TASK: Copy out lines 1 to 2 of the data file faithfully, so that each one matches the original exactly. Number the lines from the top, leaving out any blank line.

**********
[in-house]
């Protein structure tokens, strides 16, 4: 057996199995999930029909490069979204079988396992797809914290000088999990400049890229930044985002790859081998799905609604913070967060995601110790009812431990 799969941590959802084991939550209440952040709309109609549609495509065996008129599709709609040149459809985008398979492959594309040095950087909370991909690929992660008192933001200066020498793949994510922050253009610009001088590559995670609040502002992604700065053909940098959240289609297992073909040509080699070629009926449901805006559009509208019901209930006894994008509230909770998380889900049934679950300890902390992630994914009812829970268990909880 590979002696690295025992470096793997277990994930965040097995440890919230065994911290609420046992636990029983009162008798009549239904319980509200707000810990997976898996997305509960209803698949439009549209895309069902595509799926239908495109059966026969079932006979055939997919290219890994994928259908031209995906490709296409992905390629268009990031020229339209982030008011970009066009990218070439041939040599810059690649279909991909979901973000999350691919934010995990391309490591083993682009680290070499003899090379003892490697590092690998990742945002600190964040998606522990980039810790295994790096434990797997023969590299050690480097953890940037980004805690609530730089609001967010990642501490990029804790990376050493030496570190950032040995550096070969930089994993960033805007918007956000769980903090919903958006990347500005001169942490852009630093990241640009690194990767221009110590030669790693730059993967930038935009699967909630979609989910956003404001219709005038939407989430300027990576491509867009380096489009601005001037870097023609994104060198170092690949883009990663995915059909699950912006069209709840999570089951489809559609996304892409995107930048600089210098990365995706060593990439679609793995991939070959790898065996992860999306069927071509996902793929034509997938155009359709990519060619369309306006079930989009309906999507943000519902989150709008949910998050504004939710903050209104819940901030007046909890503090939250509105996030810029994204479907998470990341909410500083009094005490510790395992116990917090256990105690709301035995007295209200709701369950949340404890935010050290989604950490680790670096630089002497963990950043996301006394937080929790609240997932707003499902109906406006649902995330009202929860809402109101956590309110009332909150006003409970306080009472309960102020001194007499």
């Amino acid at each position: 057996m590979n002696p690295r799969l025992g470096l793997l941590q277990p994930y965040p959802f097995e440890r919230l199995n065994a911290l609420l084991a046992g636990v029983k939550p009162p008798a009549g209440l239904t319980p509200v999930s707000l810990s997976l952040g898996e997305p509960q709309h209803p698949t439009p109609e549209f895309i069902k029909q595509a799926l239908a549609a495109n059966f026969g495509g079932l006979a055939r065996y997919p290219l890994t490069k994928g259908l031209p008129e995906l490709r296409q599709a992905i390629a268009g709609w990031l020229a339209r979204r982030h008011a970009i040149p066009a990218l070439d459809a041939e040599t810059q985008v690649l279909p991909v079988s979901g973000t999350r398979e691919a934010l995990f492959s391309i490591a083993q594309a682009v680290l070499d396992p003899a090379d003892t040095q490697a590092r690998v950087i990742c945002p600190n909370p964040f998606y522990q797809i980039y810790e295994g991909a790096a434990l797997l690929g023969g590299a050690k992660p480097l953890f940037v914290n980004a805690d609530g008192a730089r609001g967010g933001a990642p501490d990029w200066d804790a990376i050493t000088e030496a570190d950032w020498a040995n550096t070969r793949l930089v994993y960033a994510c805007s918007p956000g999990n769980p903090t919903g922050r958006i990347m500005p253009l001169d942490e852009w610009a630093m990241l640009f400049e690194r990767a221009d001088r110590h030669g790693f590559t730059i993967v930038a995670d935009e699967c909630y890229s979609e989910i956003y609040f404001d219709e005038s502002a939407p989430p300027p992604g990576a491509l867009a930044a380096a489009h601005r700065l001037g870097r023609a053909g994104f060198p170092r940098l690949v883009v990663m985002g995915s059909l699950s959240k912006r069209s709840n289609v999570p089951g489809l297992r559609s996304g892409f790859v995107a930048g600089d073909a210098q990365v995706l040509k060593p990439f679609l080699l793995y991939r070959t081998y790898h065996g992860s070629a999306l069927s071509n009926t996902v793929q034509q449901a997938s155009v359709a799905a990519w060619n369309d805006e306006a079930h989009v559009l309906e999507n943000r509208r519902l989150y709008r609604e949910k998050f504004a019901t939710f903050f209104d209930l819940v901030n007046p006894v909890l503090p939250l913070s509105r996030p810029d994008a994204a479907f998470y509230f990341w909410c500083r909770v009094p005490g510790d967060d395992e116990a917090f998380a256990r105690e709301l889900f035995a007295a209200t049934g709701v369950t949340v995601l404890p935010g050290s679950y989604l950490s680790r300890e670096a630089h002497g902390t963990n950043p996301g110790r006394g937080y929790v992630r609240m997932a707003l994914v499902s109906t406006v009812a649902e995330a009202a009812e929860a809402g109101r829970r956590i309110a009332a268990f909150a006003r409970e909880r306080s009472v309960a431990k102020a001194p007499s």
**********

[in-house]
């Protein structure tokens, strides 16, 4: 057996199995999930029909490069979204079988396992797809914290000088999990400049890229930044985002790859081998799905609604913070967060995601110790009812431990 799969941590959802084991939550209440952040709309109609549609495509065996008129599709709609040149459809985008398979492959594309040095950087909370991909690929992660008192933001200066020498793949994510922050253009610009001088590559995670609040502002992604700065053909940098959240289609297992073909040509080699070629009926449901805006559009509208019901209930006894994008509230909770998380889900049934679950300890902390992630994914009812829970268990909880 590979002696690295025992470096793997277990994930965040097995440890919230065994911290609420046992636990029983009162008798009549239904319980509200707000810990997976898996997305509960209803698949439009549209895309069902595509799926239908495109059966026969079932006979055939997919290219890994994928259908031209995906490709296409992905390629268009990031020229339209982030008011970009066009990218070439041939040599810059690649279909991909979901973000999350691919934010995990391309490591083993682009680290070499003899090379003892490697590092690998990742945002600190964040998606522990980039810790295994790096434990797997023969590299050690480097953890940037980004805690609530730089609001967010990642501490990029804790990376050493030496570190950032040995550096070969930089994993960033805007918007956000769980903090919903958006990347500005001169942490852009630093990241640009690194990767221009110590030669790693730059993967930038935009699967909630979609989910956003404001219709005038939407989430300027990576491509867009380096489009601005001037870097023609994104060198170092690949883009990663995915059909699950912006069209709840999570089951489809559609996304892409995107930048600089210098990365995706060593990439679609793995991939070959790898065996992860999306069927071509996902793929034509997938155009359709990519060619369309306006079930989009309906999507943000519902989150709008949910998050504004939710903050209104819940901030007046909890503090939250509105996030810029994204479907998470990341909410500083009094005490510790395992116990917090256990105690709301035995007295209200709701369950949340404890935010050290989604950490680790670096630089002497963990950043996301006394937080929790609240997932707003499902109906406006649902995330009202929860809402109101956590309110009332909150006003409970306080009472309960102020001194007499």